exhausted person at dinner table

Developing Your Fatigue Response Plan

Last updated: March 2020

Have you ever had uninvited guests gate crash your holiday gathering? I like to think of myself as warm and welcoming, but people barging in on my carefully planned dinner doesn't make me jolly. A relative called us one Christmas Day, asking to come over for dinner. We agreed that he could come by in a few hours, thinking they would take leftovers home after coffee and dessert. They showed up 20 minutes after calling, while I was still taking a shower and set upon our table like ravening beasts. They consumed vast quantities of my herb and wine-braised pot roast, homemade macaroni and cheese, and roasted veggies before starting in on the desserts.

Fatigue: you're not invited

Fatigue is the quintessential uninvited guest, breaking through ANY plans we've made and gobbling up everything in sight. There is no perfect fatigue fix, and anybody promising otherwise is ignorant or lying, but recognizing the role that it may play in your life carries powerful energy. When we know, we can plan. When we plan, we're in a stronger position, maybe strong enough to keep our pot roast from getting snatched.

Make space for the emotions that fatigue can churn up

Relentless positive thinking and overcoming are prevalent themes in the way illness and disability are discussed in North America. Maybe this works for some people, but I'm not one of them. For me, trying to block out fatigue is like trying to ignore the loudest conversation in a crowded restaurant. I just end up worn out and grumpy. We'll go with grumpy since this is a family website. It's better for me to invite fatigue in. Give it a seat at my table where I can keep a good eye on it.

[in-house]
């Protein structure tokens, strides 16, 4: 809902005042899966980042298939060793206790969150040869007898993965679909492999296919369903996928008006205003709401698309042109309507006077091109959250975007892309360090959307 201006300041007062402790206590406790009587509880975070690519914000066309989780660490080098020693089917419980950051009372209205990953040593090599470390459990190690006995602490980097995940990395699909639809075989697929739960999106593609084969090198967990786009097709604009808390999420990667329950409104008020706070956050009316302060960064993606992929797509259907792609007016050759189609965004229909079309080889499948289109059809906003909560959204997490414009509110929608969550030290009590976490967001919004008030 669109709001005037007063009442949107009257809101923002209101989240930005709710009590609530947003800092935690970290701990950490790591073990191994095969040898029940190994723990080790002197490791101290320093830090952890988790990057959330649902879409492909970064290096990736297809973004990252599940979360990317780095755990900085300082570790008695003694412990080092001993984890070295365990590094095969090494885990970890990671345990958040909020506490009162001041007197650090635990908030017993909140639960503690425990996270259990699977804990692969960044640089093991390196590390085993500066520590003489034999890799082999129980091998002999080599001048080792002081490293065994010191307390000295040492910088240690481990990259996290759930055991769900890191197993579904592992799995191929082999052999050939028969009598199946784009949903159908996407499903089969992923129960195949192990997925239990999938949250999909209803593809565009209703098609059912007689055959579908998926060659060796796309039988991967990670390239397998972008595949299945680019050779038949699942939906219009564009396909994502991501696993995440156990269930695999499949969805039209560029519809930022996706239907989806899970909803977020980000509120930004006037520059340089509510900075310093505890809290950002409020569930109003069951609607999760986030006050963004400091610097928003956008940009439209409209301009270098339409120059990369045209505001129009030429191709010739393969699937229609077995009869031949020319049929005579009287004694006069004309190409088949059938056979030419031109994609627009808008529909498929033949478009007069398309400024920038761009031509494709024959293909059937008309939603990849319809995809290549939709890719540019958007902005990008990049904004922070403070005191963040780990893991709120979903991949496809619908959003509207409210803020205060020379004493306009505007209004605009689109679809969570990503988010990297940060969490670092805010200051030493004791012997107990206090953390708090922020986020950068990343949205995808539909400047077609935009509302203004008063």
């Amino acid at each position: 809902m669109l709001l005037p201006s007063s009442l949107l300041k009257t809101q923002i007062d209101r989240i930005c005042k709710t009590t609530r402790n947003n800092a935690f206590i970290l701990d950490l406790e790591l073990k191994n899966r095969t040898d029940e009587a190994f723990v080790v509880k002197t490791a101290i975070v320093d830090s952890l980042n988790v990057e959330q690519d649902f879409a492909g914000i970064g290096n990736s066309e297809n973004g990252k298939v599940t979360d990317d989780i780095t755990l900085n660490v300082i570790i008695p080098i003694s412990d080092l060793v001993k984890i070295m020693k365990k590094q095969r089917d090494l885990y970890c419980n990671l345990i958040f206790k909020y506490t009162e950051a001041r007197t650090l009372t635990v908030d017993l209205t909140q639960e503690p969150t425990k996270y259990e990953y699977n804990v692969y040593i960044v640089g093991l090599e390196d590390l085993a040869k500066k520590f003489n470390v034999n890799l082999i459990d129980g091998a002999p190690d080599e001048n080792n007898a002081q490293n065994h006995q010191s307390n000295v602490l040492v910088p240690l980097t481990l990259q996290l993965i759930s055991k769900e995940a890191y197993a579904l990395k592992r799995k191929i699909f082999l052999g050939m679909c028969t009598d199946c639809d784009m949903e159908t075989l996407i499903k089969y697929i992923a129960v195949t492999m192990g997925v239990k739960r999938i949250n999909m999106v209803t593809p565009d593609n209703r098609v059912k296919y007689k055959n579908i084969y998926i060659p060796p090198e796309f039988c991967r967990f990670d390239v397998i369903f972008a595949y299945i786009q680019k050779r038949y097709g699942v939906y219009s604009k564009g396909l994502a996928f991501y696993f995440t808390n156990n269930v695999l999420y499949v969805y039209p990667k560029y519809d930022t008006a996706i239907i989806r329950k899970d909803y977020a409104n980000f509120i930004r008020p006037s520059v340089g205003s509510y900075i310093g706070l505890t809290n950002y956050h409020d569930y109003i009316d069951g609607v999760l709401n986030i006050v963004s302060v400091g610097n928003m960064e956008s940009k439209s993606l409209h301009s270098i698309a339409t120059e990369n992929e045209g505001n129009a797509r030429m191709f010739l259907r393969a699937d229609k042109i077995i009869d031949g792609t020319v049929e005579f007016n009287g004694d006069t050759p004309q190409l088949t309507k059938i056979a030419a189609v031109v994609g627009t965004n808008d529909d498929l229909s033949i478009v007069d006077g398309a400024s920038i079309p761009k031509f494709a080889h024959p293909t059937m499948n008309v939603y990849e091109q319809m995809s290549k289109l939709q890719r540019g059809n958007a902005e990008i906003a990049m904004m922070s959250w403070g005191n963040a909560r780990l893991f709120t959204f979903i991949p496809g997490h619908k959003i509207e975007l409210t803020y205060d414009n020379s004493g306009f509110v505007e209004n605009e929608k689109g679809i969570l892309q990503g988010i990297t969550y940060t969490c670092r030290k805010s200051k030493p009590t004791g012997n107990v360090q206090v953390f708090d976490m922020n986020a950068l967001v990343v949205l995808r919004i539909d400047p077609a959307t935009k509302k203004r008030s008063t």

Fatigue is a disrupter

Fatigue provokes feelings of failure, frustration, and vulnerability by disrupting our ability to meet our own goals and social expectations. There's nothing like being frozen in place or running in ultra slow motion to bring up questions and self-accusations like:

  • Am I bad at everything?
  • Am I worthless now?
  • Why can't I do what "better" patients are able to do?
  • Should I try another diet? The diet people seem successful, prettier, and thinner than I am.
  • Maybe if I tried harder this wouldn't be happening.

We're not in charge

Takeaway: Anything that takes over bodies is an unsettling reminder that we're not in charge of what's happening. Acknowledging the need to attend to fatigue can open us up to powerful adaptive strategies.

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This article represents the opinions, thoughts, and experiences of the author; none of this content has been paid for by any advertiser. The AnkylosingSpondylitis.net team does not recommend or endorse any products or treatments discussed herein. Learn more about how we maintain editorial integrity here.

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